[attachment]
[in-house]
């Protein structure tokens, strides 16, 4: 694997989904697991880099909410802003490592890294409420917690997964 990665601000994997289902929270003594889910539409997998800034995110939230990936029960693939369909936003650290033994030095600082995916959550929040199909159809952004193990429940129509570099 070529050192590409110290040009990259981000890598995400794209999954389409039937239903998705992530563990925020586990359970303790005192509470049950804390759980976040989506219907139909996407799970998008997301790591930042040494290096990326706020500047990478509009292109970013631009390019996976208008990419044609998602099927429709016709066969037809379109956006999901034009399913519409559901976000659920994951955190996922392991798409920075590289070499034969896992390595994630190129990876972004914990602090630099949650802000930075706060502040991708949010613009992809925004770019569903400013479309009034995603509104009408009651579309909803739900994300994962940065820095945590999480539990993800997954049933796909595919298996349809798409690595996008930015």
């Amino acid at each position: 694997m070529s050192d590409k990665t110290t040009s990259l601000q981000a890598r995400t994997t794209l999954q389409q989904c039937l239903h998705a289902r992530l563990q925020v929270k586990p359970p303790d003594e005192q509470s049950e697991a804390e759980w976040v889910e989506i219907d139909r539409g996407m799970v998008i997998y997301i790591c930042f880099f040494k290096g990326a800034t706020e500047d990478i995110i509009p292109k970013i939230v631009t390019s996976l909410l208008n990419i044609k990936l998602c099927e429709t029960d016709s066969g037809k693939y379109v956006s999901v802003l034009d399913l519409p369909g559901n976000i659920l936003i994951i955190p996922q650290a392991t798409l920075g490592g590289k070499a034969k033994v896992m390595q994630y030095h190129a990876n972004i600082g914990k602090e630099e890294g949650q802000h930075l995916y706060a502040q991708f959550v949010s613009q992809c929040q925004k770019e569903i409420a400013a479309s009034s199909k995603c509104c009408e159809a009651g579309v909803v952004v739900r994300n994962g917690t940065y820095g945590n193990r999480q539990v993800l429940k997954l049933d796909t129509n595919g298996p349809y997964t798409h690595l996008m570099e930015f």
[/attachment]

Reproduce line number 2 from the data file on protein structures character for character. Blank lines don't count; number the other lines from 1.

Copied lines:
């Protein structure tokens, strides 16, 4: 694997989904697991880099909410802003490592890294409420917690997964 990665601000994997289902929270003594889910539409997998800034995110939230990936029960693939369909936003650290033994030095600082995916959550929040199909159809952004193990429940129509570099 070529050192590409110290040009990259981000890598995400794209999954389409039937239903998705992530563990925020586990359970303790005192509470049950804390759980976040989506219907139909996407799970998008997301790591930042040494290096990326706020500047990478509009292109970013631009390019996976208008990419044609998602099927429709016709066969037809379109956006999901034009399913519409559901976000659920994951955190996922392991798409920075590289070499034969896992390595994630190129990876972004914990602090630099949650802000930075706060502040991708949010613009992809925004770019569903400013479309009034995603509104009408009651579309909803739900994300994962940065820095945590999480539990993800997954049933796909595919298996349809798409690595996008930015």